The food was fine. Though there was way more rabbit food than bloody cow in my book. And not a potato in sight. There were more longnecks in the room than in an Texas ice-house. Only the sawdust was missing from the red-carpeted floor...or was that blood?
The music sounded 20 years too old for my tastes. Had more mold on it than bad blue-cheese left in a trunk for two years from eternity out under the blistering desert sun. And the fish just weren't biting on the dance floor, they were flopping for breath.
Halfway through the night, Noir left my orbit so I sat at a round-table larger than King Arthur's with a pair of friendly knights trading jousting stories. "Anybody got a sword to run me through?" I asked Nobody in particular. It was OK, since Nobody was listening back.
I found the lone barman and asked him if he had any good lines. He said "Texas over Ohio" and "Tulane over Houston." He also told me to try the odds on the line, "Do you believe in love at first sight, or should I walk by again?"
I could tell he was serving bad beer and the foam wasn't just in the glasses. His lines stank like skunk baking on the roadside. It was a bad-smell you just couldn't wash off.
The old footballers just kept getting drunker, the glam-girls kept getting skinnier, the band crowd kept on marching to their own beat. And all the others just kept watching and taking license-plate numbers like the undercover detectives trolling the parking-lot outside Bugsy's casino. Many a pen and pencil died a quick death this night.
I kept a constant eye on Noir through the crowd. It wasn't hard to do. She sparkled and glowed like the Crown Jewels on display.
A waiter who was dressed like the captain of the tramp steamship Love Boat kept bringing me cups of Joe to visit with and wore a glazed expression that would be seven-days beyond worthless in picking a thug out of a lineup down at the precinct.
I wasn't in a ritzy hotel. No, this was a swanky art-museum and the attendees were Rubenesque paintings walking around on display for all the eyes in the room to feast on, like ribs at a tailgate party.
A poor mark got confused and thought they were Alexia Trebek and came up too close to me, like a hand on a hot burner getting into Jeopardy. Asked me who I was.
"I'm with Noir over there. This is her party and I'm just muscle."
I must not have answered in the form of a question clear enough, Trebek wasn't satisfied.
"What do you do? What class were you in. I don't remember seeing you."
"I pound stuff Mister Symantec and Mister McAfee miss. Make sure bad-guys and thugs don't ruin your party, and do some detective work on the side. I'm the kind of doctor you go to when you don't want somebody to get well anymore. And I do it on the cheap under authority of the State. Tonight, I'm doing muscle as a favor for Noir. Want to make sure she gets back home safe, and let her show me off like Oscar from the Academy."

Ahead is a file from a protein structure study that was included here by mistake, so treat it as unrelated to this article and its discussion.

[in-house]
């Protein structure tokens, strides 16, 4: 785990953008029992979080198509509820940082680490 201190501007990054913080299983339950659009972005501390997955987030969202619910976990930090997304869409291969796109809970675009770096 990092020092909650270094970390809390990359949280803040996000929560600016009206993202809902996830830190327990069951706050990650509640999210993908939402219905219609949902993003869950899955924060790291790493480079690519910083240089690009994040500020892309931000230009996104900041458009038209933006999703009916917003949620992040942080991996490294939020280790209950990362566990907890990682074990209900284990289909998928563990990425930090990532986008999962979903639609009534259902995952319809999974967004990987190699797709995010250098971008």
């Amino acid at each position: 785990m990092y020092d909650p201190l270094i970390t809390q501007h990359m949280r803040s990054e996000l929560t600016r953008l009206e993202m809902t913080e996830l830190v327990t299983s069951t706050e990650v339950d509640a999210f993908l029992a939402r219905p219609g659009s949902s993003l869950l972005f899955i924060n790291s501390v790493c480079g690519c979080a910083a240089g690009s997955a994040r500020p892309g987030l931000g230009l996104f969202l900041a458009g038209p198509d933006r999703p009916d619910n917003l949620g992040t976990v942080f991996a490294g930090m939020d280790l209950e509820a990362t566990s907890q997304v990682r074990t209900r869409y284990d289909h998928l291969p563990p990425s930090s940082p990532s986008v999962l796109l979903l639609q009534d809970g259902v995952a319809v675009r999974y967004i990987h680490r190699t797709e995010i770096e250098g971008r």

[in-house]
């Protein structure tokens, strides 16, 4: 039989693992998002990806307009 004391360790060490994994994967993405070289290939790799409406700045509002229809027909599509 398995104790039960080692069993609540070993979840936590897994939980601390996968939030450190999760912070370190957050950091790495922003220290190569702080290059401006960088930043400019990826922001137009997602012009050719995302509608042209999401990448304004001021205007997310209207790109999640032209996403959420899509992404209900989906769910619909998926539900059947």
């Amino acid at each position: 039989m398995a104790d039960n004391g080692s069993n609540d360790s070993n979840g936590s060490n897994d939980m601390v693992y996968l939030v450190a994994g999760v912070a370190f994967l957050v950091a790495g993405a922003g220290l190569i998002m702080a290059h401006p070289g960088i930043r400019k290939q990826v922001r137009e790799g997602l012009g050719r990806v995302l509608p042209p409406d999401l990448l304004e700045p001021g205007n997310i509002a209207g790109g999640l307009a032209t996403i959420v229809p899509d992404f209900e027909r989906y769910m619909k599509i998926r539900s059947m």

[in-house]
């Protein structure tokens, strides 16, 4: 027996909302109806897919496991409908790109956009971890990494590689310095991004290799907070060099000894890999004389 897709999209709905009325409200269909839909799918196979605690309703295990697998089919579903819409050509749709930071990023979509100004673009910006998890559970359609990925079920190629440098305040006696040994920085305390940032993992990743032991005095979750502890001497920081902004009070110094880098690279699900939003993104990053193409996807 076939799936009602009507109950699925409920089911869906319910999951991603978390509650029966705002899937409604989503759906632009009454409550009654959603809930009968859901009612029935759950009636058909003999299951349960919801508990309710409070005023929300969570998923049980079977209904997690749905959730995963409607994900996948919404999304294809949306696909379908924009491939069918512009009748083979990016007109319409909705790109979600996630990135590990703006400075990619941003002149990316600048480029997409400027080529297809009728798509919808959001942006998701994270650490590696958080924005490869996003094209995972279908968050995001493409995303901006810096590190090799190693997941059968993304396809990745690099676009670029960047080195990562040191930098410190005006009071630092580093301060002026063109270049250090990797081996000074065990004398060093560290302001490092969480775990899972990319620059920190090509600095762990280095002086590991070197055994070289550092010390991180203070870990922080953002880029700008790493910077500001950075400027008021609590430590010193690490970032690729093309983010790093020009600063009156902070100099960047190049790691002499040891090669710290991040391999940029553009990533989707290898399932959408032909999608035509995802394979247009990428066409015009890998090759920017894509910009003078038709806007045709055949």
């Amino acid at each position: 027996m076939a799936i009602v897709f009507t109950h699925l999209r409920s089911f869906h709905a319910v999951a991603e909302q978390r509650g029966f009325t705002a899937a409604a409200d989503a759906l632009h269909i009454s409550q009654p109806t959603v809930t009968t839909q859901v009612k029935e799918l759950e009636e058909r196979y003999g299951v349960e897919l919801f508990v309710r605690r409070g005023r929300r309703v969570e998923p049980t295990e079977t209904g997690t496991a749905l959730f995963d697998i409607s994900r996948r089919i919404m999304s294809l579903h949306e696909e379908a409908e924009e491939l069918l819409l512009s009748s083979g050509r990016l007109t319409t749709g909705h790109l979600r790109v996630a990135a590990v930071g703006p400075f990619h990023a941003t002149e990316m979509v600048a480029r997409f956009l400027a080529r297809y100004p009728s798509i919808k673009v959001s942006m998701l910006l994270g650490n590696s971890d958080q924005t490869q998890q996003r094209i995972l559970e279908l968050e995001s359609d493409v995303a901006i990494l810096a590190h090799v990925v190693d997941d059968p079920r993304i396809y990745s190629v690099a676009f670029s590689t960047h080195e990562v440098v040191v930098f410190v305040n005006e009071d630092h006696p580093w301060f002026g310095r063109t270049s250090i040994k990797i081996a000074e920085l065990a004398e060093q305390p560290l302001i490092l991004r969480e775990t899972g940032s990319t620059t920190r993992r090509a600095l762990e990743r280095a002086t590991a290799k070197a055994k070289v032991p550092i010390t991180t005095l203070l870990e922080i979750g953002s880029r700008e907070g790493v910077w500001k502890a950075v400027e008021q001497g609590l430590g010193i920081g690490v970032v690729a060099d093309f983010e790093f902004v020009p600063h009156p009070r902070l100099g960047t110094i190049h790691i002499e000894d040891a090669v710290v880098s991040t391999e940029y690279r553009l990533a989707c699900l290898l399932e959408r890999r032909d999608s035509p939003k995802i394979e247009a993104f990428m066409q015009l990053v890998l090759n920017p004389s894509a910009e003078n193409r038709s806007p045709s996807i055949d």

Trebek must not have heard the buzzer I just rang.
"I thought you looked like James Bond. What class were you in, again?"
She was pushing just a little harder and sounded like her nose needed to be wiped. I spelled it out for her, old-school kindergarten style.
"That's Sam Spade to you, not a prissy Englishboy who can't count past ten. I didn't come from your class. The class I kept came from the other side of the tracks. Down by the docks, not up on the hill. Where the smell couldn't turn your noses up at us, because they were already pointed that way to begin with."
Her face snapped faster than Jess Willard getting clocked by Jack Dempsey. I thought maybe I had swung too hard there, but suddenly felt a hand snake around my hips from behind like a feather boa sliding off Josephine Baker in front of an audience of spoiled and hungry Frenchmen.
Trouble had just came sailing into port.
Noir's eyes were burning a flaming torch that even Lady Liberty herself couldn't have held. Noir's smile said "sweet" but her eyes said "leave." Noir could make Cleopatra's asp tremble in fear and refuse to bite.
"I think it's time to leave," she purred. How long had we been there? Three, four hours?
The roll of quarters in my pocket cashed themselves in and became a roll of dimes. I'd already lost enough dough baking up donuts preparing for this case, and wasn't in the mood to lose more silver standing here. Noir alone had enough on her. Now if I could just get her back to the bank without being mugged.
I cut a path through the still heavy crowd like Batman through the Penguin's stooges. We descended from hell back into heaven on earth. I was on the ground-floor again and felt five-stories taller already.
The valet returned my car with a little less rubber on the tires. Now I knew how Cameron Frye must have felt getting his old-man's Ferrari back from the parking garage attendants. I reached into my pocket to pull out my roll of dimes for the valet.
Noir purred darkly cute again, "Keep those, we may need them later tonight", and kept my hand in my pocket. Instead she slowly peeled off her sheer shoulder wrap like the skin coming off a ripe banana. The valet must have considered the account paid-in-full. He tossed me the keys and ran. Smart kid.
I drove her back to my office down by the docks. The dimes were becoming quarters again, and Noir was ready to play bank-teller.
I turned to Noir and asked, "Do you believe in love at first sight, or should I walk by again?"
"Once was enough for me, Sam."
I grinned a wicked grin....
Happy 20th high-school reunion, Lavie. You wear Noir well. And it was my pleasure watching your back for the night.
--ClausWith grateful thanks to:
Dashiell HammettJack DempseyJosephine BakerDavy Jones' Locker - WikipediaThe Most Complete and Most Useless Collection of Pick-up LinesPeter Paul Rubens - WikipediaFerris Bueller's Day Off - WikipediaFilm Noir, 10 Shades of Noir, Film Noir MTI Paperback Covers, Pulp Fiction on flickr, and Russell James: So You Want to Write Noir?